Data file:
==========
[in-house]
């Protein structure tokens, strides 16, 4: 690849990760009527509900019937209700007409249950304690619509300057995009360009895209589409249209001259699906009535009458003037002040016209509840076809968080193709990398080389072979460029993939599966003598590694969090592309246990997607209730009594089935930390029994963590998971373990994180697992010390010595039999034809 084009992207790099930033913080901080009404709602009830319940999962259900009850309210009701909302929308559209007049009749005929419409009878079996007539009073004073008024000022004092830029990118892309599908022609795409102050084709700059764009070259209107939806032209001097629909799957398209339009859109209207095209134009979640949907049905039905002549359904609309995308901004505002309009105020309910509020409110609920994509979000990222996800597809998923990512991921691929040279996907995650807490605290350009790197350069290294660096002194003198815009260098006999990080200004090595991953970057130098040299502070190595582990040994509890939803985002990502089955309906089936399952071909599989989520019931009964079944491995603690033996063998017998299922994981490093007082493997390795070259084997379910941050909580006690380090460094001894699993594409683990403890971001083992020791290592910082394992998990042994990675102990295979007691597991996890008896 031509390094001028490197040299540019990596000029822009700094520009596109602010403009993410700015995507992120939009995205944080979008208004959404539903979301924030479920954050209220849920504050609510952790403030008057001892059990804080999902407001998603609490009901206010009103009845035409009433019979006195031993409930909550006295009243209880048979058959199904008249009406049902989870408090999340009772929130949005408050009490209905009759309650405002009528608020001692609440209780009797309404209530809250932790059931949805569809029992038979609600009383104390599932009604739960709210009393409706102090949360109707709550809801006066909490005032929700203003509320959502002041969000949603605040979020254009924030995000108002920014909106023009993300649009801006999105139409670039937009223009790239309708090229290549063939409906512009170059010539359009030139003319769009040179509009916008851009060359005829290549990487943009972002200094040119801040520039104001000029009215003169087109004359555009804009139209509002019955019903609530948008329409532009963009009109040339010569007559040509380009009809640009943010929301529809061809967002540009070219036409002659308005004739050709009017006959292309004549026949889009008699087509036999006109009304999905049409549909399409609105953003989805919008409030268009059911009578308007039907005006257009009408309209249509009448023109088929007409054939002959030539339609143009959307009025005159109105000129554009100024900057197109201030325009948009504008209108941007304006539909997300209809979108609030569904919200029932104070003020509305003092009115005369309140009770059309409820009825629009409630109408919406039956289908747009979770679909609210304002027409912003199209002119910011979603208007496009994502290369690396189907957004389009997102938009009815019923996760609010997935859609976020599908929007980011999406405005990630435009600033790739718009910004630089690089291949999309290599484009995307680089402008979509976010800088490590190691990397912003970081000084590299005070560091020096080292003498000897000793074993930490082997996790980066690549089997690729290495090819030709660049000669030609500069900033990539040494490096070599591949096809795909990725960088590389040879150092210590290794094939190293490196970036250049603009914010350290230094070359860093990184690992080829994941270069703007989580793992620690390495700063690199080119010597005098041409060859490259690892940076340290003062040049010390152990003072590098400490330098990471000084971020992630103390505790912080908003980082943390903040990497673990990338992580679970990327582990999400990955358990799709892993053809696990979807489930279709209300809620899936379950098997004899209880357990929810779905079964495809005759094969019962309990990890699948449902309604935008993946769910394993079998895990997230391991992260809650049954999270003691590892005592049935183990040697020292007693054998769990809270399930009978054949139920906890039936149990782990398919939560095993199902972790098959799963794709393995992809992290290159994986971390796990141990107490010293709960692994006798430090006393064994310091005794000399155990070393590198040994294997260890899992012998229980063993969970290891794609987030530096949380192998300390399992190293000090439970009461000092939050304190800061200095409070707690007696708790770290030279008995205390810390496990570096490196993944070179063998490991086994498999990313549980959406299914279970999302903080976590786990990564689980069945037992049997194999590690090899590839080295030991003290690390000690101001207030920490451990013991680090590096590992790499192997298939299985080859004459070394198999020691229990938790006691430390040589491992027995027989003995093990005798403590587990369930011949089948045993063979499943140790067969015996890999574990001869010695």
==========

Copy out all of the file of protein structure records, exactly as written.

[in-house]
């Protein structure tokens, strides 16, 4: 690849990760009527509900019937209700007409249950304690619509300057995009360009895209589409249209001259699906009535009458003037002040016209509840076809968080193709990398080389072979460029993939599966003598590694969090592309246990997607209730009594089935930390029994963590998971373990994180697992010390010595039999034809 084009992207790099930033913080901080009404709602009830319940999962259900009850309210009701909302929308559209007049009749005929419409009878079996007539009073004073008024000022004092830029990118892309599908022609795409102050084709700059764009070259209107939806032209001097629909799957398209339009859109209207095209134009979640949907049905039905002549359904609309995308901004505002309009105020309910509020409110609920994509979000990222996800597809998923990512991921691929040279996907995650807490605290350009790197350069290294660096002194003198815009260098006999990080200004090595991953970057130098040299502070190595582990040994509890939803985002990502089955309906089936399952071909599989989520019931009964079944491995603690033996063998017998299922994981490093007082493997390795070259084997379910941050909580006690380090460094001894699993594409683990403890971001083992020791290592910082394992998990042994990675102990295979007691597991996890008896 031509390094001028490197040299540019990596000029822009700094520009596109602010403009993410700015995507992120939009995205944080979008208004959404539903979301924030479920954050209220849920504050609510952790403030008057001892059990804080999902407001998603609490009901206010009103009845035409009433019979006195031993409930909550006295009243209880048979058959199904008249009406049902989870408090999340009772929130949005408050009490209905009759309650405002009528608020001692609440209780009797309404209530809250932790059931949805569809029992038979609600009383104390599932009604739960709210009393409706102090949360109707709550809801006066909490005032929700203003509320959502002041969000949603605040979020254009924030995000108002920014909106023009993300649009801006999105139409670039937009223009790239309708090229290549063939409906512009170059010539359009030139003319769009040179509009916008851009060359005829290549990487943009972002200094040119801040520039104001000029009215003169087109004359555009804009139209509002019955019903609530948008329409532009963009009109040339010569007559040509380009009809640009943010929301529809061809967002540009070219036409002659308005004739050709009017006959292309004549026949889009008699087509036999006109009304999905049409549909399409609105953003989805919008409030268009059911009578308007039907005006257009009408309209249509009448023109088929007409054939002959030539339609143009959307009025005159109105000129554009100024900057197109201030325009948009504008209108941007304006539909997300209809979108609030569904919200029932104070003020509305003092009115005369309140009770059309409820009825629009409630109408919406039956289908747009979770679909609210304002027409912003199209002119910011979603208007496009994502290369690396189907957004389009997102938009009815019923996760609010997935859609976020599908929007980011999406405005990630435009600033790739718009910004630089690089291949999309290599484009995307680089402008979509976010800088490590190691990397912003970081000084590299005070560091020096080292003498000897000793074993930490082997996790980066690549089997690729290495090819030709660049000669030609500069900033990539040494490096070599591949096809795909990725960088590389040879150092210590290794094939190293490196970036250049603009914010350290230094070359860093990184690992080829994941270069703007989580793992620690390495700063690199080119010597005098041409060859490259690892940076340290003062040049010390152990003072590098400490330098990471000084971020992630103390505790912080908003980082943390903040990497673990990338992580679970990327582990999400990955358990799709892993053809696990979807489930279709209300809620899936379950098997004899209880357990929810779905079964495809005759094969019962309990990890699948449902309604935008993946769910394993079998895990997230391991992260809650049954999270003691590892005592049935183990040697020292007693054998769990809270399930009978054949139920906890039936149990782990398919939560095993199902972790098959799963794709393995992809992290290159994986971390796990141990107490010293709960692994006798430090006393064994310091005794000399155990070393590198040994294997260890899992012998229980063993969970290891794609987030530096949380192998300390399992190293000090439970009461000092939050304190800061200095409070707690007696708790770290030279008995205390810390496990570096490196993944070179063998490991086994498999990313549980959406299914279970999302903080976590786990990564689980069945037992049997194999590690090899590839080295030991003290690390000690101001207030920490451990013991680090590096590992790499192997298939299985080859004459070394198999020691229990938790006691430390040589491992027995027989003995093990005798403590587990369930011949089948045993063979499943140790067969015996890999574990001869010695």